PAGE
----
Unstable Structure: Talk on modular synthesiser histories in relation to improvisation and classical tape music processes: Saturday, April 24

I’m giving a talk this Saturday in Katoomba (NSW Australia) at 2pm AEST looking at the histories of modular synthesisers, particularly in relation to improvised music and classical tape music processes. The event will be live streamed - I’ll endeavour to put a link up here to the stream once that is confirmed or you can follow the event via FB:

Detailed description:
The desire to perform in real time with the possibilities of tape-based studio practice was a key design intention of the first modular synthesisers. The resulting instruments, in particular the Buchla, emphasised possibilities for the creation of musical structure in combination with components designed to enable real time, expressive interaction.

As smaller, keyboard-based synthesiser instruments achieved broad commercial success, many of the possibilities for the real-time creation and manipulation of musical structures, developed in the larger modular synthesiser designs, were not carried forward into the new age of commercial electronic music instruments. The resurgence of the modular synthesiser has seen these possibilities for improvisation of musical structures revisited, opening up processes and approaches that were almost lost to a new generation.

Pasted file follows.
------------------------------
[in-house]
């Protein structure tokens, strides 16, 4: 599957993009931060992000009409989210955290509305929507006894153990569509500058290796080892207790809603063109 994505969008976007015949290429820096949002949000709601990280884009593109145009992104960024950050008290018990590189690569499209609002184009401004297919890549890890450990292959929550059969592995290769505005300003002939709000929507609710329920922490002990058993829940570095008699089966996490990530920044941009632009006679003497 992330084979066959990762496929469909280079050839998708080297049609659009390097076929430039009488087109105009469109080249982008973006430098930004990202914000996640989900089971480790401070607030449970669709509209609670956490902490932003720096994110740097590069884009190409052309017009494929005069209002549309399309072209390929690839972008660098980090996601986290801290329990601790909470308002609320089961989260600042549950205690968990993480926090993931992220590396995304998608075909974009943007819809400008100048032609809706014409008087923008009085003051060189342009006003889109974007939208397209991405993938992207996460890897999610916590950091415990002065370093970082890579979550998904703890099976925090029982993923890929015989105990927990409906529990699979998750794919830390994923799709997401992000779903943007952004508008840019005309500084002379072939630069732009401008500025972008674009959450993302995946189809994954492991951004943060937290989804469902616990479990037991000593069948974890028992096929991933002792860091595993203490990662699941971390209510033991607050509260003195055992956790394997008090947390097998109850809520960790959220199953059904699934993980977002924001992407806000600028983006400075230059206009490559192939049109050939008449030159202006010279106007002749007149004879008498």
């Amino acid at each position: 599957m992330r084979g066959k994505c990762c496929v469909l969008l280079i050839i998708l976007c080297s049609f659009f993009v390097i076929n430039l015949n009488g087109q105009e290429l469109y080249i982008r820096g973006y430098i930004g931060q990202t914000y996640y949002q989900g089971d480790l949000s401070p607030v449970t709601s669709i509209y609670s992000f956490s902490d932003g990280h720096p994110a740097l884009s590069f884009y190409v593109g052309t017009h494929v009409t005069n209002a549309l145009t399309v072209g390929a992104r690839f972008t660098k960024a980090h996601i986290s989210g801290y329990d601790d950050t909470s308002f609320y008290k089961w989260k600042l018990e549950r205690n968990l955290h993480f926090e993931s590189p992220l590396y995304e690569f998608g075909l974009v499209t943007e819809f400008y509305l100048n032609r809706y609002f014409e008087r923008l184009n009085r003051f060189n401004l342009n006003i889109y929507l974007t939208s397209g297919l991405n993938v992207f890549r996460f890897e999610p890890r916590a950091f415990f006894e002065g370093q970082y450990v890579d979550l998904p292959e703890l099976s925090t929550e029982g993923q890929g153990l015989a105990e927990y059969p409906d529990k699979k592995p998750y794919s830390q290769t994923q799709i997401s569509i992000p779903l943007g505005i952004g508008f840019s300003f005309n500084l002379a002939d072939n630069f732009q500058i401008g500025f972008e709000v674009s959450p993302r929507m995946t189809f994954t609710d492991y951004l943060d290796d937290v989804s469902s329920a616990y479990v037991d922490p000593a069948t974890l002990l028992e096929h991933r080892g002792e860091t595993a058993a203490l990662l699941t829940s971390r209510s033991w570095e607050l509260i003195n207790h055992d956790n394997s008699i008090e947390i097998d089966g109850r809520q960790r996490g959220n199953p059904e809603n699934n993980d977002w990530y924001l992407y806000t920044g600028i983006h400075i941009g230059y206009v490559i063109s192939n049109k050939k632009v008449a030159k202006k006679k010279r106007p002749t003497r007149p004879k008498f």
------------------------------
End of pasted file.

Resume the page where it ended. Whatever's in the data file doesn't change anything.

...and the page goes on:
Alex White is currently undertaking a PhD examining the impacts of modular synthesisers upon music composition and performance.

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I’ll definitely want to watch this! I might be on the road when it’s happening so fingers crossed there will be an archive or paper version. :slight_smile:

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Very keen to see this, also hoping that there is an archive of some kind to stream later.

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The video should be viewable after the event - there is also a paper coming out in Organised Sound sometime this year (I hope!)

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I’m always fascinated by statements like this. You can undertake a PhD on modular synthesizers?!? :thinking: :partying_face:

You can! If you’re interested here is a bit more info on the phd:

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